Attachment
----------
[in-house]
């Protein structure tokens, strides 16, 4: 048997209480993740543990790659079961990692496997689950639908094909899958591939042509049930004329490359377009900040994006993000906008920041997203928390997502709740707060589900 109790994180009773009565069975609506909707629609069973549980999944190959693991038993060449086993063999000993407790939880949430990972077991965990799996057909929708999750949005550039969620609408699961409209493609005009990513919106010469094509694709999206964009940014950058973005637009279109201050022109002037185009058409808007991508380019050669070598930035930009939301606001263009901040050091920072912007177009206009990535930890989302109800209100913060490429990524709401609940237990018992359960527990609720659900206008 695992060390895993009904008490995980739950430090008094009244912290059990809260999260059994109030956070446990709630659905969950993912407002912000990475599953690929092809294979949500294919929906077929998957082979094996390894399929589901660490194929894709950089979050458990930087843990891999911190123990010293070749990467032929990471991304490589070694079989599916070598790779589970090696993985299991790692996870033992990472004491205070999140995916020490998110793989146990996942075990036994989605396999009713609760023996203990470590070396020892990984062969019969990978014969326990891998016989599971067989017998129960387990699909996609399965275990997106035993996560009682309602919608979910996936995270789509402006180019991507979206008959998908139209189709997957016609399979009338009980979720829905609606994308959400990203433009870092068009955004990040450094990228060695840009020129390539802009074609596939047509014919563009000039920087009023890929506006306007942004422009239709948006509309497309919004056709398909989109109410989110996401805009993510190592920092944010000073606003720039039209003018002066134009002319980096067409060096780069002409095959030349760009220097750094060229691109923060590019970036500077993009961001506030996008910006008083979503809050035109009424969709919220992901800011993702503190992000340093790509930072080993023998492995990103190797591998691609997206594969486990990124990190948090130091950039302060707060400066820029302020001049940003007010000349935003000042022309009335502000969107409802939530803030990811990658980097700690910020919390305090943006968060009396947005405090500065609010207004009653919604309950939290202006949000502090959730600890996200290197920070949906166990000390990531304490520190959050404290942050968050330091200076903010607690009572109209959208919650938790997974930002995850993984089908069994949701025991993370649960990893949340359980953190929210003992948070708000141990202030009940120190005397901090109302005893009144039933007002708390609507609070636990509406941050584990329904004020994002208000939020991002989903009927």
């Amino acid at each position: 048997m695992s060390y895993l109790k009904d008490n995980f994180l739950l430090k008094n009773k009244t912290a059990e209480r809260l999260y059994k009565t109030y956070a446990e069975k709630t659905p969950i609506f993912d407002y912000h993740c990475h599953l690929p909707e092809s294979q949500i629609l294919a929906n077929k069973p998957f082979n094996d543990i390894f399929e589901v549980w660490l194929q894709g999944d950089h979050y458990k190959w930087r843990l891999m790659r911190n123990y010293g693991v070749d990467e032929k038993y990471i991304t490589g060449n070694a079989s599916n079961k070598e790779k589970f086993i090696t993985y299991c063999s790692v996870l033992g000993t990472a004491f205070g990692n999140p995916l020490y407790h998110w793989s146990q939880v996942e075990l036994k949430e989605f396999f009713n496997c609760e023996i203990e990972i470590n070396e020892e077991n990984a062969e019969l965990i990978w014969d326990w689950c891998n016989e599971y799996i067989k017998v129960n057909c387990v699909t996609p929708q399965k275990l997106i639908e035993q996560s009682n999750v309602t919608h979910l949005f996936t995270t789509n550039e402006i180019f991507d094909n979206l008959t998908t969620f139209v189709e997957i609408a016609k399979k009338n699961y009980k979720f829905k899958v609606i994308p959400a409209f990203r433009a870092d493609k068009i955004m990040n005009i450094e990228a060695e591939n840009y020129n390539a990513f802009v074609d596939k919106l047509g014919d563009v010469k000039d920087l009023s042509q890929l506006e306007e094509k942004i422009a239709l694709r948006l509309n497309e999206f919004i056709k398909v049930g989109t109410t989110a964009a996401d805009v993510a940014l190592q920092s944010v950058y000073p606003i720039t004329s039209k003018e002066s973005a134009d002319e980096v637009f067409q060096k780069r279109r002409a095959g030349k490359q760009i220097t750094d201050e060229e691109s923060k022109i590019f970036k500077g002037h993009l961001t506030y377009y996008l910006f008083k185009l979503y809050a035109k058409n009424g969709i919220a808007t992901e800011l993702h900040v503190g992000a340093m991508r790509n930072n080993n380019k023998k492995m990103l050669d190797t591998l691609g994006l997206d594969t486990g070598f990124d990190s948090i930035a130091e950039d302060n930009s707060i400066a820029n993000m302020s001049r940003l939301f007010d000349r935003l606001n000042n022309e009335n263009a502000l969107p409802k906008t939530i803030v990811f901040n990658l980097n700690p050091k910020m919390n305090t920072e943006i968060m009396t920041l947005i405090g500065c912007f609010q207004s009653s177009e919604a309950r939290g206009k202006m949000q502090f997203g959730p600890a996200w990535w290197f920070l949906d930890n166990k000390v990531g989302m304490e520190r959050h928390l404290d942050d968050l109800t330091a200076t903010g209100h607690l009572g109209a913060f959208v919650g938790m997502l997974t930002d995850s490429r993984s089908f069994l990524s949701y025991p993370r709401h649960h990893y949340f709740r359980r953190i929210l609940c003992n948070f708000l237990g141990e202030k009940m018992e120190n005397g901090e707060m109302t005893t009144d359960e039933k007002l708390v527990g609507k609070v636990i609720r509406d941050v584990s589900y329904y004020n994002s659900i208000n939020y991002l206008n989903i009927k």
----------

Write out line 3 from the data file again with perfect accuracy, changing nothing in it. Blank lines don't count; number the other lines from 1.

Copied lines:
């Amino acid at each position: 048997m695992s060390y895993l109790k009904d008490n995980f994180l739950l430090k008094n009773k009244t912290a059990e209480r809260l999260y059994k009565t109030y956070a446990e069975k709630t659905p969950i609506f993912d407002y912000h993740c990475h599953l690929p909707e092809s294979q949500i629609l294919a929906n077929k069973p998957f082979n094996d543990i390894f399929e589901v549980w660490l194929q894709g999944d950089h979050y458990k190959w930087r843990l891999m790659r911190n123990y010293g693991v070749d990467e032929k038993y990471i991304t490589g060449n070694a079989s599916n079961k070598e790779k589970f086993i090696t993985y299991c063999s790692v996870l033992g000993t990472a004491f205070g990692n999140p995916l020490y407790h998110w793989s146990q939880v996942e075990l036994k949430e989605f396999f009713n496997c609760e023996i203990e990972i470590n070396e020892e077991n990984a062969e019969l965990i990978w014969d326990w689950c891998n016989e599971y799996i067989k017998v129960n057909c387990v699909t996609p929708q399965k275990l997106i639908e035993q996560s009682n999750v309602t919608h979910l949005f996936t995270t789509n550039e402006i180019f991507d094909n979206l008959t998908t969620f139209v189709e997957i609408a016609k399979k009338n699961y009980k979720f829905k899958v609606i994308p959400a409209f990203r433009a870092d493609k068009i955004m990040n005009i450094e990228a060695e591939n840009y020129n390539a990513f802009v074609d596939k919106l047509g014919d563009v010469k000039d920087l009023s042509q890929l506006e306007e094509k942004i422009a239709l694709r948006l509309n497309e999206f919004i056709k398909v049930g989109t109410t989110a964009a996401d805009v993510a940014l190592q920092s944010v950058y000073p606003i720039t004329s039209k003018e002066s973005a134009d002319e980096v637009f067409q060096k780069r279109r002409a095959g030349k490359q760009i220097t750094d201050e060229e691109s923060k022109i590019f970036k500077g002037h993009l961001t506030y377009y996008l910006f008083k185009l979503y809050a035109k058409n009424g969709i919220a808007t992901e800011l993702h900040v503190g992000a340093m991508r790509n930072n080993n380019k023998k492995m990103l050669d190797t591998l691609g994006l997206d594969t486990g070598f990124d990190s948090i930035a130091e950039d302060n930009s707060i400066a820029n993000m302020s001049r940003l939301f007010d000349r935003l606001n000042n022309e009335n263009a502000l969107p409802k906008t939530i803030v990811f901040n990658l980097n700690p050091k910020m919390n305090t920072e943006i968060m009396t920041l947005i405090g500065c912007f609010q207004s009653s177009e919604a309950r939290g206009k202006m949000q502090f997203g959730p600890a996200w990535w290197f920070l949906d930890n166990k000390v990531g989302m304490e520190r959050h928390l404290d942050d968050l109800t330091a200076t903010g209100h607690l009572g109209a913060f959208v919650g938790m997502l997974t930002d995850s490429r993984s089908f069994l990524s949701y025991p993370r709401h649960h990893y949340f709740r359980r953190i929210l609940c003992n948070f708000l237990g141990e202030k009940m018992e120190n005397g901090e707060m109302t005893t009144d359960e039933k007002l708390v527990g609507k609070v636990i609720r509406d941050v584990s589900y329904y004020n994002s659900i208000n939020y991002l206008n989903i009927k």